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The Helmets Have Been Dropped. How the Russian Coal Industry Was on the Verge of Collapse



January 26, 2023 - Putin remembered the coal industry only in 2021. In the summer, when it became clear that companies were not able to export coal that had risen in price due to bottlenecks on the railway, he demanded that those responsible for the disruption of the BAM modernization be found. And in September, he admitted that Russia had missed out on the global coal market.

The owner of Russia’s largest Elga deposit, Albert Avdolyan, did not see the point in waiting for the development of infrastructure from the state so much that he proposed building his own railway to the coast of the Sea of Okhotsk.

At the end of 2020, the structure of Rostec closed the Yurga Machine-Building Plant (Yurmash), bought a year earlier, the only site in Russia with the ability to produce expensive mining equipment. Analogues of its products, for example, mechanized roof supports for treatment complexes, can only be bought abroad, but this did not bother the state corporation – the city-forming enterprise did not wait for any investments and support.

Sanctions Cut Off Exports

The war with Ukraine has changed absolutely all the layouts in the country’s coal industry. European sanctions have led to a sharp increase in the load on the Eastern test site. Instead of coal, which accounts for more than a quarter of RZhD’s total loading, other goods had to be transported by rail.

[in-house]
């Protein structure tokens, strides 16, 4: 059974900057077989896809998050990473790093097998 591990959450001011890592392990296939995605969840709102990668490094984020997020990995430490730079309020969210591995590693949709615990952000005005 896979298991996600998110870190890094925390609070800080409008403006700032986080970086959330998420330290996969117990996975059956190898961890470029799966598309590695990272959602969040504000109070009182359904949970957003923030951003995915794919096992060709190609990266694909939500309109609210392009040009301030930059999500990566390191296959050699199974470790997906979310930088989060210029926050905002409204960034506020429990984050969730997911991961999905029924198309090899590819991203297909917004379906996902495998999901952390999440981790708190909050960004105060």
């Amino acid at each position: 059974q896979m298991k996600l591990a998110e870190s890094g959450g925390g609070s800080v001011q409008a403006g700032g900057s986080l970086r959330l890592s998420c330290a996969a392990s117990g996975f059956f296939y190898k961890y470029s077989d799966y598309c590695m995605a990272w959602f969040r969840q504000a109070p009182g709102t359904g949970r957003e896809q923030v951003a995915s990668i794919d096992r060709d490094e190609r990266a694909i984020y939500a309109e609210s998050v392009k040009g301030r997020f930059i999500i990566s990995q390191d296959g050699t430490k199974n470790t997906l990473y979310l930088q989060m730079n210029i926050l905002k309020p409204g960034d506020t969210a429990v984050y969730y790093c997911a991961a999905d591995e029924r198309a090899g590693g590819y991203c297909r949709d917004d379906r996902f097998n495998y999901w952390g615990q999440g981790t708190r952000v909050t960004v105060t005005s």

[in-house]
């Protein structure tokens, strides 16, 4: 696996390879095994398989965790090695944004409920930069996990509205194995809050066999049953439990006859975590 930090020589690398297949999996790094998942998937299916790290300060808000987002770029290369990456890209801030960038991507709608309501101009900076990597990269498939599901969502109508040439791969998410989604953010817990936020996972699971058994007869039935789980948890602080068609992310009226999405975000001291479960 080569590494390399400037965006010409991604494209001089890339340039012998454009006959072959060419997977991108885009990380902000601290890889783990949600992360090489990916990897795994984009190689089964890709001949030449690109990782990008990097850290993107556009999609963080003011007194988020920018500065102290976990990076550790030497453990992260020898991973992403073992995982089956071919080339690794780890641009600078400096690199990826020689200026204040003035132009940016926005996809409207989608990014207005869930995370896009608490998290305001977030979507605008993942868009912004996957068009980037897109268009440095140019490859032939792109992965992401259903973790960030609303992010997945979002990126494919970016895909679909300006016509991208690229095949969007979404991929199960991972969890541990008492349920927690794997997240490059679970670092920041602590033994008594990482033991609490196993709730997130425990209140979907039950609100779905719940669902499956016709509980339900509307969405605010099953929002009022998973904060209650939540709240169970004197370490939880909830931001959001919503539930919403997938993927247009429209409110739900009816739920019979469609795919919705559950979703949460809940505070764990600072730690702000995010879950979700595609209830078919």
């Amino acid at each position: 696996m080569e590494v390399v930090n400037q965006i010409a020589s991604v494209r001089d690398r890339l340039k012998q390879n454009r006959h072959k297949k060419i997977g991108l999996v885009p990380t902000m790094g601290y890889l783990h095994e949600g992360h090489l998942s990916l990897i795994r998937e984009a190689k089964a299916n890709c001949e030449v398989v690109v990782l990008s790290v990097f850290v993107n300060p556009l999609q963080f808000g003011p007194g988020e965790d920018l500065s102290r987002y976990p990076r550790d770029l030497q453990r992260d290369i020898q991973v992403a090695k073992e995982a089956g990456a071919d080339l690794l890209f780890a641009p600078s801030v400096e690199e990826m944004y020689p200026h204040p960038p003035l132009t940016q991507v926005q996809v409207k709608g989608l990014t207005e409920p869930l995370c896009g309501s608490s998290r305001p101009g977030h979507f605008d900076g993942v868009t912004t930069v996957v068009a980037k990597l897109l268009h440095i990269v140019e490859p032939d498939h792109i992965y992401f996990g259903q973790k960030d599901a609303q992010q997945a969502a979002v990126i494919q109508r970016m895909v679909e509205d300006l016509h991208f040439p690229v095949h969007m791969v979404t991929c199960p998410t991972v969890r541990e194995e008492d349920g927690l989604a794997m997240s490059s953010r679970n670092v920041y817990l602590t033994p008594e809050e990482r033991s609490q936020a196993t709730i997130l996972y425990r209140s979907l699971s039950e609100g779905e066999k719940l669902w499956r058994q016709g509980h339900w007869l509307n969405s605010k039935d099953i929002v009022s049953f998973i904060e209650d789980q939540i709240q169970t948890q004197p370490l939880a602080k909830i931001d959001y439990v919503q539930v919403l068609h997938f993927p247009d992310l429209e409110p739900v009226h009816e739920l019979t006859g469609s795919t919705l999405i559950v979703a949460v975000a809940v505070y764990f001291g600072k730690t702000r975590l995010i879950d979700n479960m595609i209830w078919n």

In April, the Minister of the coal industry of the Kemerovo region Oleg Tokarev said that a critical situation had developed in the region with the export of fuel. During the first quarter, the enterprises shipped coal 18% less than planned. Tokarev warned that coal miners would lose revenue and markets due to broken contracts. The Ministry of Energy estimated the decline in coal exports by more than 9%.

An additional blow to Russian coal miners was dealt by the European Union: on August 10, a coal embargo came into force, affecting a quarter of all imports from Russia. By this time, European countries were resuming contacts with other suppliers, including the United States, Canada, Australia, Colombia, South Africa, Indonesia and others. Deliveries from Kazakhstan also increased sharply. Russia, in turn, was actively selling coal to Turkey, China and India, which did not impose sanctions.

However, new buyers had to provide a significant discount. Sergey Grishunin, managing director of the NRA rating service, noted in August that discounts reached 30% of current prices. In turn, the NKR rating agency indicated that China purchased coal two times cheaper than Europe – $170 against $330 per ton. However, the low cost of production allowed coal companies to avoid operating at a loss.